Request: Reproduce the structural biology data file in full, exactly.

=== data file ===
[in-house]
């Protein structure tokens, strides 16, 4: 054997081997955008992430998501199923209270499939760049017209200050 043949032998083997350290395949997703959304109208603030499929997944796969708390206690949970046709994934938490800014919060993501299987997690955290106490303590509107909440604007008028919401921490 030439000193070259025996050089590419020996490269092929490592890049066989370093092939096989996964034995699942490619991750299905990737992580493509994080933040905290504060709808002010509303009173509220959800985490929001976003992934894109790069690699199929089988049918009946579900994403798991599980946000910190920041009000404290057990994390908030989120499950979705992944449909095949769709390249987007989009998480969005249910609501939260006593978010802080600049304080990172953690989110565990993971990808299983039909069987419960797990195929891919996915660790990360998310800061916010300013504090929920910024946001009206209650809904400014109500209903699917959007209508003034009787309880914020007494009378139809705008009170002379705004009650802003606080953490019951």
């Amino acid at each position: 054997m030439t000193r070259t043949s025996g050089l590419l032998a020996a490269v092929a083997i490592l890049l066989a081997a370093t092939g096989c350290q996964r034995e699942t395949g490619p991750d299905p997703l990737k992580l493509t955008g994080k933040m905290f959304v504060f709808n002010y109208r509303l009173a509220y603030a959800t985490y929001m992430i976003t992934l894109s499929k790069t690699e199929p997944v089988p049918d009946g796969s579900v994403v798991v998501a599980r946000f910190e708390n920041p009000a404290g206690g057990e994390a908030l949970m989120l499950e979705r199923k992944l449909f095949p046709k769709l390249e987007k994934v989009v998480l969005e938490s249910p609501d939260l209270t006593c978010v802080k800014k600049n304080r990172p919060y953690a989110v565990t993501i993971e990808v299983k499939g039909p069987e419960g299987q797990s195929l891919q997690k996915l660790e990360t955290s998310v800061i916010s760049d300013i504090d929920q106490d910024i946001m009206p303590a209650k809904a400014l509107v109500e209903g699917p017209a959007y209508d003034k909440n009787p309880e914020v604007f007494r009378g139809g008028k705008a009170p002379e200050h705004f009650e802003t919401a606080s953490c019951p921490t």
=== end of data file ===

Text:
[in-house]
């Protein structure tokens, strides 16, 4: 054997081997955008992430998501199923209270499939760049017209200050 043949032998083997350290395949997703959304109208603030499929997944796969708390206690949970046709994934938490800014919060993501299987997690955290106490303590509107909440604007008028919401921490 030439000193070259025996050089590419020996490269092929490592890049066989370093092939096989996964034995699942490619991750299905990737992580493509994080933040905290504060709808002010509303009173509220959800985490929001976003992934894109790069690699199929089988049918009946579900994403798991599980946000910190920041009000404290057990994390908030989120499950979705992944449909095949769709390249987007989009998480969005249910609501939260006593978010802080600049304080990172953690989110565990993971990808299983039909069987419960797990195929891919996915660790990360998310800061916010300013504090929920910024946001009206209650809904400014109500209903699917959007209508003034009787309880914020007494009378139809705008009170002379705004009650802003606080953490019951």
């Amino acid at each position: 054997m030439t000193r070259t043949s025996g050089l590419l032998a020996a490269v092929a083997i490592l890049l066989a081997a370093t092939g096989c350290q996964r034995e699942t395949g490619p991750d299905p997703l990737k992580l493509t955008g994080k933040m905290f959304v504060f709808n002010y109208r509303l009173a509220y603030a959800t985490y929001m992430i976003t992934l894109s499929k790069t690699e199929p997944v089988p049918d009946g796969s579900v994403v798991v998501a599980r946000f910190e708390n920041p009000a404290g206690g057990e994390a908030l949970m989120l499950e979705r199923k992944l449909f095949p046709k769709l390249e987007k994934v989009v998480l969005e938490s249910p609501d939260l209270t006593c978010v802080k800014k600049n304080r990172p919060y953690a989110v565990t993501i993971e990808v299983k499939g039909p069987e419960g299987q797990s195929l891919q997690k996915l660790e990360t955290s998310v800061i916010s760049d300013i504090d929920q106490d910024i946001m009206p303590a209650k809904a400014l509107v109500e209903g699917p017209a959007y209508d003034k909440n009787p309880e914020v604007f007494r009378g139809g008028k705008a009170p002379e200050h705004f009650e802003t919401a606080s953490c019951p921490t």